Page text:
Surprising Side Effects of Eating Artichokes
										We're getting to the heart of the benefits of this flowering food.

Surprising Side Effects of Eating Artichokes We're getting to the heart of the benefits of this flowering food.

Some might say artichokes are one of the most underrated vegetables; while they may not get as much notoriety as other green veggies like kale, broccoli, and Brussel sprouts, they’re just as tasty, nutritious, and versatile to cook with. Whether you steam, roast, braise, or grill them, their soft, creamy, nutty-tasting flesh is unlike anything you’ve ever tasted. As a bonus, they happen to be pretty good for you, too.

“Artichokes are a great addition to any diet because they are high in important nutrients like folate, vitamin C, and vitamin K,” says registered dietitian nutritionist Melissa Groves Azzaro, RDN, LD. “They are also one of the highest vegetable sources of fiber.”

According to registered dietitian Kelly Springer, MS, RD, artichokes are not only high in nutrients but also low in calories—making them a true superfood. Plus, Samantha Schleiger, MS, RDN, registered dietitian and owner of Simply Nourished LLC, says artichoke flower heads actually have the highest antioxidant activity of any vegetable.

Looking to protect your heart? You may want to grab an artichoke bulb. A 2020 study published in The International Journal of Environmental Research and Public Health found that populations with higher artichoke consumption had lower rates of cardiovascular mortality, suggesting that this particular vegetable may have a cardioprotective effect; however, this observational study only proves correlation and not causation.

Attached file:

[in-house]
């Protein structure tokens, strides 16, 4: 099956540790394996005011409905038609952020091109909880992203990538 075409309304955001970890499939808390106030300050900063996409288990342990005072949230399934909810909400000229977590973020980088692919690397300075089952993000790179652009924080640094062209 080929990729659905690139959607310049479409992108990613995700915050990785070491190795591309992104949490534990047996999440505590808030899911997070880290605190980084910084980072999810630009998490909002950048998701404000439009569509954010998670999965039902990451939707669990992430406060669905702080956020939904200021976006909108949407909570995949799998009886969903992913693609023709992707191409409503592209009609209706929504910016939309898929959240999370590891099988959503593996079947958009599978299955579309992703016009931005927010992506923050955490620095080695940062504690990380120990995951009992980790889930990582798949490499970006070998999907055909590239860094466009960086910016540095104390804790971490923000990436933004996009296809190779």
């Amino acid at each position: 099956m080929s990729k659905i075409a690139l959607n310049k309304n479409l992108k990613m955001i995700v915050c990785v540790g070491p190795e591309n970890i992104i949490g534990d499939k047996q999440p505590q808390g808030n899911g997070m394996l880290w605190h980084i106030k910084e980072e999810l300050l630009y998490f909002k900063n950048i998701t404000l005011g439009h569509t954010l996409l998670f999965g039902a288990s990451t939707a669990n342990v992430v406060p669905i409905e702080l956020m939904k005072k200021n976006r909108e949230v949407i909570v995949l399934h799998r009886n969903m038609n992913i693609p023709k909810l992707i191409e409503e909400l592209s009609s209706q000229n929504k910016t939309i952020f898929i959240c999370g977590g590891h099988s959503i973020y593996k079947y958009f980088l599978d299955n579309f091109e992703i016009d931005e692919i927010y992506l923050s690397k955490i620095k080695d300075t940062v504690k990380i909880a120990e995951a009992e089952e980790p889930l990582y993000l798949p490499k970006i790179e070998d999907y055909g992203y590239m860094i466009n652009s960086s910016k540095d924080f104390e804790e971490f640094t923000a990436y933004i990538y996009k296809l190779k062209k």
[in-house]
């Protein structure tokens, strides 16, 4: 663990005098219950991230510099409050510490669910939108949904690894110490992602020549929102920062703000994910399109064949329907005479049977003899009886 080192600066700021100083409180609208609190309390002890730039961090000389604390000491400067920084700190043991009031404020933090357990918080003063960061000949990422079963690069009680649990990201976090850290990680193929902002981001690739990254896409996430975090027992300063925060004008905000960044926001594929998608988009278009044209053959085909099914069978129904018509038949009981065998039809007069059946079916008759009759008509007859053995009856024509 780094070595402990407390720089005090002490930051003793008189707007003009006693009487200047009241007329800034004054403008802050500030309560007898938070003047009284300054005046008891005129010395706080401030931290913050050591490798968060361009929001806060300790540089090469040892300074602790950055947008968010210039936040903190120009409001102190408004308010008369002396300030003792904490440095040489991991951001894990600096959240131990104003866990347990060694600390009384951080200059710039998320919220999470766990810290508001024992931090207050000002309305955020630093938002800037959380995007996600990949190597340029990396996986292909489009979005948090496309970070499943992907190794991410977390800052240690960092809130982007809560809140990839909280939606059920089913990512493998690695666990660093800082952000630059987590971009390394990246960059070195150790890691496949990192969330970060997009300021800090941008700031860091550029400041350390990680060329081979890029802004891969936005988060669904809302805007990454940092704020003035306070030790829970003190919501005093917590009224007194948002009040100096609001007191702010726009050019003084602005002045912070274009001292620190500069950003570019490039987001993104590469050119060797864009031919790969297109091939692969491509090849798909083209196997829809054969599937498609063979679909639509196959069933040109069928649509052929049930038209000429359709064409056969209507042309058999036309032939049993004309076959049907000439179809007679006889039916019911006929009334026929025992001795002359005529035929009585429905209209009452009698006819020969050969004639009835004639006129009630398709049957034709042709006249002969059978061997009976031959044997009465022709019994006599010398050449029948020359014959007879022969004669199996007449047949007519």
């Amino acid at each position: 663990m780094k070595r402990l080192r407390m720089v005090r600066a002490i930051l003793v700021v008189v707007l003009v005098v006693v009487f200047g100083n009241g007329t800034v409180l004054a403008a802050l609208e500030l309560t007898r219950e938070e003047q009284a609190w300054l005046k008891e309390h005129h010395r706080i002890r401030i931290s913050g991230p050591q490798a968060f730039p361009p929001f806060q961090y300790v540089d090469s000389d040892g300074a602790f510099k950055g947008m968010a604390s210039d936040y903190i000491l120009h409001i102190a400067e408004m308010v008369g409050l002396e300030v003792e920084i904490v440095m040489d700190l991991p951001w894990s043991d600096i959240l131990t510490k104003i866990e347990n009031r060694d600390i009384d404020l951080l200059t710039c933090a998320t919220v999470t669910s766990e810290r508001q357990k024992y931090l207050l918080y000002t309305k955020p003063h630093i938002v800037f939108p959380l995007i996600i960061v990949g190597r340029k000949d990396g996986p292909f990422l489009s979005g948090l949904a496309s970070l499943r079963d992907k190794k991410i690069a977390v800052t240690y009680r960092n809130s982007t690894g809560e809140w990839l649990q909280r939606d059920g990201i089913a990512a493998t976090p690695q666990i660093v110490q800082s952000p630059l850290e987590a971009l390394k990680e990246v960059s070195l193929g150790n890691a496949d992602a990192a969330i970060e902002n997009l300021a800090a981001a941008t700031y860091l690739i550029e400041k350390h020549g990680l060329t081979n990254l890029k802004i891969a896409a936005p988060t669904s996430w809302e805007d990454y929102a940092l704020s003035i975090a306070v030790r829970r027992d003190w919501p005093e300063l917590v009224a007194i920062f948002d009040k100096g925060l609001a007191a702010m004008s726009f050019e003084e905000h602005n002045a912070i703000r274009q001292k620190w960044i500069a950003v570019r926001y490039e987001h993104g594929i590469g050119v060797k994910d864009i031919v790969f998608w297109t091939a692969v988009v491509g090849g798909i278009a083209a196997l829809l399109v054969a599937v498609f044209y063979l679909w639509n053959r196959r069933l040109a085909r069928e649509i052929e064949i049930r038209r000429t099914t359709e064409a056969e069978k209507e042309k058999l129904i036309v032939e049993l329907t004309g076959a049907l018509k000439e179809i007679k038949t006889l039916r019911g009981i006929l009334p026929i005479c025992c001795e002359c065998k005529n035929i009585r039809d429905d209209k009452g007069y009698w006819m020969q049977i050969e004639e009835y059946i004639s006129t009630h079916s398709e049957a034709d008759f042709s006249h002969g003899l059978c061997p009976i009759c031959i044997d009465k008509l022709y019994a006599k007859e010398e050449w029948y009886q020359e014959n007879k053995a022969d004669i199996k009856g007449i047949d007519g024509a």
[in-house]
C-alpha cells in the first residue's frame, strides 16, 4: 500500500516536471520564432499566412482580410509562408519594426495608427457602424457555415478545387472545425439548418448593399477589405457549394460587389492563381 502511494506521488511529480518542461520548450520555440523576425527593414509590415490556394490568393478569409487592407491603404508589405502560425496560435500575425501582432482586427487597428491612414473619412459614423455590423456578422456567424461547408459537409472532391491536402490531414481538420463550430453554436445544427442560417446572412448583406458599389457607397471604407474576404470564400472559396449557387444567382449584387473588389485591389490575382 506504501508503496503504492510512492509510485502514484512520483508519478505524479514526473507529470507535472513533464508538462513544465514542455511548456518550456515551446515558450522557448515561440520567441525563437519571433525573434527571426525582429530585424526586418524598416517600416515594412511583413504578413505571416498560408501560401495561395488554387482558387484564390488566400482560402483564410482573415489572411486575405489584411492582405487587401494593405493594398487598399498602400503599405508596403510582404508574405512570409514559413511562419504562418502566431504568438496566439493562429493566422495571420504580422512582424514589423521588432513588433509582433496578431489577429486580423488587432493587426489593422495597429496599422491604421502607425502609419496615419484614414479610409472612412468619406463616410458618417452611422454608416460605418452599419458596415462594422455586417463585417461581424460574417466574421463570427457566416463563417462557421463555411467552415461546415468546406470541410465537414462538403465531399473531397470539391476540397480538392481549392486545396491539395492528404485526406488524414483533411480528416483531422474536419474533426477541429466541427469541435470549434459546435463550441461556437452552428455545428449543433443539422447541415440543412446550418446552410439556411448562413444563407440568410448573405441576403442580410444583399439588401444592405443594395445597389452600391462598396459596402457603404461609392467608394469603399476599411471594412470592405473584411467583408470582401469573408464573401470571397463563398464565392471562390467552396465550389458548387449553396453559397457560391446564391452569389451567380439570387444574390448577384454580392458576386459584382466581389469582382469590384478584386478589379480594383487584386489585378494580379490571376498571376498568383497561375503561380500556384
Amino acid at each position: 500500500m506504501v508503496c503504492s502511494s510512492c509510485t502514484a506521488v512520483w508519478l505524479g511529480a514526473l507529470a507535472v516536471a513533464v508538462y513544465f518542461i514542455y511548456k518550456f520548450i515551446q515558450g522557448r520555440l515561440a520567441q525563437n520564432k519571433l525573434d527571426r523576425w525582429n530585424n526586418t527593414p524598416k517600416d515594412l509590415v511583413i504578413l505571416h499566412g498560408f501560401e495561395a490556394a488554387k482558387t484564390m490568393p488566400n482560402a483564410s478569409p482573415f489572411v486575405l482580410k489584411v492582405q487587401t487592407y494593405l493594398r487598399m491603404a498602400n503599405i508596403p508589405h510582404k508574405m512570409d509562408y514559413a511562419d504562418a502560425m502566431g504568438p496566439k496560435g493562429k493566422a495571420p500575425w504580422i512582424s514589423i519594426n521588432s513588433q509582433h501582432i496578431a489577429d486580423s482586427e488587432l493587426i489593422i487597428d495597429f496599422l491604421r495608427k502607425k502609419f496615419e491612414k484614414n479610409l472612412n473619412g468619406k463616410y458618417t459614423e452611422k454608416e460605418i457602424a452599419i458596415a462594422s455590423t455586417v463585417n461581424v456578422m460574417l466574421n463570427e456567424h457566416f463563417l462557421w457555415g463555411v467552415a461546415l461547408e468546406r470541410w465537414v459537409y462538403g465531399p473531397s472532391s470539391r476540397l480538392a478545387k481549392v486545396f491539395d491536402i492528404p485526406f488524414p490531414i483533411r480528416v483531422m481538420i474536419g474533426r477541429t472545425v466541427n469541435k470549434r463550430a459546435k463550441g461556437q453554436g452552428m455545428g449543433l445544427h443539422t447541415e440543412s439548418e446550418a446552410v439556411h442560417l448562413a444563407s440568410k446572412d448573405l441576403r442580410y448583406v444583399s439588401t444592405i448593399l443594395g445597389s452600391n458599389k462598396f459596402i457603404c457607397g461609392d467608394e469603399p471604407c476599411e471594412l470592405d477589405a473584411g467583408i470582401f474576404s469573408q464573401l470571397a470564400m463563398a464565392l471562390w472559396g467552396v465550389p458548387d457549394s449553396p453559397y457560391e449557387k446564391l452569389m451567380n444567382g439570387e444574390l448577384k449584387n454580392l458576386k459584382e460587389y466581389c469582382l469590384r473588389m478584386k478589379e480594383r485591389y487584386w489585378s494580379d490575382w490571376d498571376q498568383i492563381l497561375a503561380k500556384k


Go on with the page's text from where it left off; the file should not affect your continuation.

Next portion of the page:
According to Sara Chatfield, RD, a nutrition specialist at Health Canal, this cardioprotective effect may stem from artichokes’ ability to help lower cholesterol—specifically, “bad” LDL cholesterol levels. Chatfield notes that this vegetable may also improve other risk factors for heart disease, like hypertension and triglyceride levels.

“More research is needed on specifically how artichokes promote heart health, but their prebiotic fructooligosaccharides are thought to contribute to their cholesterol-lowering effects, and the antioxidant compounds present may also contribute to these health effects,” Chatfield explains.

“Artichokes have long been known to have benefits for the liver,” says Azzaro. “They contain a compound called silymarin that may help increase bile flow in the liver, which helps your body metabolize hormones and toxins while protecting the liver from damage.”

A 2021 study in Nutrients found that the chlorogenic acid present in artichokes can protect liver cells, as well as repair damaged cartilage around your joints.

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One artichoke contains 6.84 grams of fiber, which is one-quarter of the daily recommended value for adults. And fiber is important for digestive health because it helps to bulk up and soften the stool, making it easier to pass (and thus preventing constipation).

“Artichokes contain a mix of beneficial fibers including insoluble fiber for digestion and soluble fibers such as inulin, which can help lower blood sugar and cholesterol,” says Azzaro. “Inulin is also a prebiotic, which means it feeds the good bacteria in your gut.”

Chronic inflammation has been linked to a multitude of chronic diseases, and Juliana Tamayo, RD, an editor for, says artichokes contain a slew of antioxidants like rutin, quercetin, silymarin, and gallic acid that help keep inflammation at bay.

“These can help prevent cellular damage, lower inflammation, and reduce your risk for chronic illness,” Tamayo adds.

Kiran Campbell, RD notes that one particular flavanoid in artichokes, luteolin, can reduce chronic inflammation and inhibit the production of cholesterol, helping those with arthritis and hypercholesterolemia.

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